Léon Augustin Lhermitte

From Wikipedia, the free encyclopedia
Jump to: navigation, search
Léon Augustin Lhermitte, Motherhood, c. 1876

Léon Augustin Lhermitte (Mont-Saint-Père 1844–1925 Paris) was a French realist painter and etcher whose primary subject matter was of rural scenes depicting the peasant worker.

He was a student of Lecoq de Boisbaudran, he gained recognition after his show in the Paris Salon in 1864.

His many awards include the French Legion of Honour (1884) and the Grand Prize at the Exposition Universelle in 1889.

Lhermitte’s innovative use of pastels won him the admiration of his contemporaries. Vincent van Gogh wrote that "If every month Le Monde Illustré published one of his compositions ... it would be a great pleasure for me to be able to follow it. It is certain that for years I have not seen anything as beautiful as this scene by Lhermitte ... I am too preoccupied by Lhermitte this evening to be able to talk of other things."[1][2]

Lhermitte is represented in the collections of museums around the world, including Amsterdam, Boston, Brussels, Chicago, Florence, Montreal, Moscow, Paris, Rheims, and Washington.


The Gleaners[edit]

Léon-Augustin Lhermitte's 1887 'The Gleaners". A part of the Realism movement and an avid realist painter, Lhermitte depects the working class poverty in France. Taking very obvious inspiration from Millet, a painting of the same name, Lhermitte in a series of works displayed at the Salon aims to capture this moment in time. When comparing his to Millets, even the poses of the women are very similar if not the same. In the foreground there are two women bent over picking up the grains left behind, those that were not added into the hay stack which can be seen in the background. An obvious difference between this work and Millets is that there is no large crowd of people working in the background. Similarly though the woman grasp the wheat in their hands but on the left side show a cache of what they have collected. This is vastly different that Millets as his showed how little there was leftover. Lhermitte's shows quite a bit of excess. When viewing the ground, identifying individual wheat grains is difficult if not impossible. This could be a representation of how difficult the work is, the endless task of gathering enough wheat to keep the families of these women fed. Around the same time the painting by Lhermitte was published and presented on exhibit, Millets own "The Gleaners" was beginning to receive public appreciation. This led to Lhermitte to continue painting scenes of rural France, many which share the same name, "The Gleaners". Looking closely at the individual gleaners, they have more "character" about each one. Rather than having plain smooth looking clothes like Millets, Lhermitte opted for looser fitting shirts, as well as giving more detail to the faces of the women. The second woman reaching down has a pained expression on her face, like how reaching down all day tires a person. While a woman in Millets painting shares the same trait, two others in Lhermitte's have different expression. The two women standing each have their bundle as seem like they are taking a small break, the woman farthest back has her hand on her back with a exacerbated look on her face. This piece leaves the viewer without a sense of closure, as if the day is just beginning and a hard day of work is still ahead.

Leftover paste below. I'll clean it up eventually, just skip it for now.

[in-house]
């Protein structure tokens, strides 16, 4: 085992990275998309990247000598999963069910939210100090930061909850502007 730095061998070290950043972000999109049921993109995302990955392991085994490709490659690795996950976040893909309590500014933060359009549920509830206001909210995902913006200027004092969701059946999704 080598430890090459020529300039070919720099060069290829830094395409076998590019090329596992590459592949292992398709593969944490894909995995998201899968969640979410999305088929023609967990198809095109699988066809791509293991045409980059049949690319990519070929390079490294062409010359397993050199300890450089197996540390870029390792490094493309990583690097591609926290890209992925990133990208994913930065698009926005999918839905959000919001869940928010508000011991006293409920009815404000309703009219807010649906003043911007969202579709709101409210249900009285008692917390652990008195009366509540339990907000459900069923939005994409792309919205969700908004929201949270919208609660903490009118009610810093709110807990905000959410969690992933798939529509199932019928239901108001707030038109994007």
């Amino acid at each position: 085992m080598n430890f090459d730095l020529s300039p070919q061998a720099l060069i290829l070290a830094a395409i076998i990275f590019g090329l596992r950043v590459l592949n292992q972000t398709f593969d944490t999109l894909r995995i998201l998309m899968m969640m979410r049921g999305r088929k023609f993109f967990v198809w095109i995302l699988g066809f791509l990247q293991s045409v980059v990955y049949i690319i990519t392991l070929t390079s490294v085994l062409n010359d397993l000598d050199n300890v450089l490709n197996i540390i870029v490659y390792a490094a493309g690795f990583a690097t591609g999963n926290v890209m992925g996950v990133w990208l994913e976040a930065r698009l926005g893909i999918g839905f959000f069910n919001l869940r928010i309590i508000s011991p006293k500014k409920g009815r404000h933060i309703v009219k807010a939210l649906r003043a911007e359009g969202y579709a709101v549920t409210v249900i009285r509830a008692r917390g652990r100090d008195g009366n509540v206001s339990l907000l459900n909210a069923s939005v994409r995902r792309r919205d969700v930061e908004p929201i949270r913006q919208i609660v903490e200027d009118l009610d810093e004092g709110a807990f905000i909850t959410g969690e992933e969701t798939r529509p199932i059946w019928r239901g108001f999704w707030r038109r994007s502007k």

1. ^ Léon Lhermitte 1844-1925, ex. cat., Beverley Hills: New York: Galerie Michael; Altman/Burke Fine Art, 1989, unpaginated
  2. ^ Léon-Augustin Lhermitte - Fine Art Dealers Association

There is also a market scene painting by this painter in the Beaverbrook Art Gallery in Fredericton,New Brunswick.There is also a pastel work by this artist in the Boca Raton Art Museum in Florida.